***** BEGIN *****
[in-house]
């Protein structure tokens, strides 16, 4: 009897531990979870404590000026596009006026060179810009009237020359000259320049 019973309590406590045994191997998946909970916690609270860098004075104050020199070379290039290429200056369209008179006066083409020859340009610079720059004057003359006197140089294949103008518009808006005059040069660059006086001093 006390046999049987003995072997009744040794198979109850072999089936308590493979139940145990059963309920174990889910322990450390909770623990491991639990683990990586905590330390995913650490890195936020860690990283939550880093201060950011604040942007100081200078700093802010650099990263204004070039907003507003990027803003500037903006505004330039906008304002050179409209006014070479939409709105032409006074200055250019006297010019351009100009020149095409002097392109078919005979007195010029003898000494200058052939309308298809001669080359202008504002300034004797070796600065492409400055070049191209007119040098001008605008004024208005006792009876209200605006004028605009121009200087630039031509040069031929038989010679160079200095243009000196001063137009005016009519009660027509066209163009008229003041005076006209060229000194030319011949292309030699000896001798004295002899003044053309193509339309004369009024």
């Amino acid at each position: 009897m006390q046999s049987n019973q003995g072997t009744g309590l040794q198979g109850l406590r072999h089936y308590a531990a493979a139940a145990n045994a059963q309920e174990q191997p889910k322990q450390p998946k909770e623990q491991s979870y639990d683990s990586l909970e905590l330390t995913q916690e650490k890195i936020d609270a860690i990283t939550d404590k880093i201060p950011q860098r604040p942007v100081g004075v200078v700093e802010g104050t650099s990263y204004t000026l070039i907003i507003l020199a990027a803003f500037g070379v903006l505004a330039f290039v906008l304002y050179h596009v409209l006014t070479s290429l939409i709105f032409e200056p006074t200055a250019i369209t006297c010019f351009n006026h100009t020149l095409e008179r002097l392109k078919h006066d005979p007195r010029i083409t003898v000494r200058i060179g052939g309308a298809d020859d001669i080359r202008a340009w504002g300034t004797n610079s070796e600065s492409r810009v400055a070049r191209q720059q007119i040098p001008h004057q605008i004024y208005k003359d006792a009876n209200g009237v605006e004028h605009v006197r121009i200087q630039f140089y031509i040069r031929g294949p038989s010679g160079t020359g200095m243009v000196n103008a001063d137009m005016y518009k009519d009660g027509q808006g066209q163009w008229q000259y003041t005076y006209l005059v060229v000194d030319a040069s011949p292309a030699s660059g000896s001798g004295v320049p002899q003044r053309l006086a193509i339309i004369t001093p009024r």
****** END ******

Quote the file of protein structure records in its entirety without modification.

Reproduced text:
[in-house]
């Protein structure tokens, strides 16, 4: 009897531990979870404590000026596009006026060179810009009237020359000259320049 019973309590406590045994191997998946909970916690609270860098004075104050020199070379290039290429200056369209008179006066083409020859340009610079720059004057003359006197140089294949103008518009808006005059040069660059006086001093 006390046999049987003995072997009744040794198979109850072999089936308590493979139940145990059963309920174990889910322990450390909770623990491991639990683990990586905590330390995913650490890195936020860690990283939550880093201060950011604040942007100081200078700093802010650099990263204004070039907003507003990027803003500037903006505004330039906008304002050179409209006014070479939409709105032409006074200055250019006297010019351009100009020149095409002097392109078919005979007195010029003898000494200058052939309308298809001669080359202008504002300034004797070796600065492409400055070049191209007119040098001008605008004024208005006792009876209200605006004028605009121009200087630039031509040069031929038989010679160079200095243009000196001063137009005016009519009660027509066209163009008229003041005076006209060229000194030319011949292309030699000896001798004295002899003044053309193509339309004369009024």
């Amino acid at each position: 009897m006390q046999s049987n019973q003995g072997t009744g309590l040794q198979g109850l406590r072999h089936y308590a531990a493979a139940a145990n045994a059963q309920e174990q191997p889910k322990q450390p998946k909770e623990q491991s979870y639990d683990s990586l909970e905590l330390t995913q916690e650490k890195i936020d609270a860690i990283t939550d404590k880093i201060p950011q860098r604040p942007v100081g004075v200078v700093e802010g104050t650099s990263y204004t000026l070039i907003i507003l020199a990027a803003f500037g070379v903006l505004a330039f290039v906008l304002y050179h596009v409209l006014t070479s290429l939409i709105f032409e200056p006074t200055a250019i369209t006297c010019f351009n006026h100009t020149l095409e008179r002097l392109k078919h006066d005979p007195r010029i083409t003898v000494r200058i060179g052939g309308a298809d020859d001669i080359r202008a340009w504002g300034t004797n610079s070796e600065s492409r810009v400055a070049r191209q720059q007119i040098p001008h004057q605008i004024y208005k003359d006792a009876n209200g009237v605006e004028h605009v006197r121009i200087q630039f140089y031509i040069r031929g294949p038989s010679g160079t020359g200095m243009v000196n103008a001063d137009m005016y518009k009519d009660g027509q808006g066209q163009w008229q000259y003041t005076y006209l005059v060229v000194d030319a040069s011949p292309a030699s660059g000896s001798g004295v320049p002899q003044r053309l006086a193509i339309i004369t001093p009024r």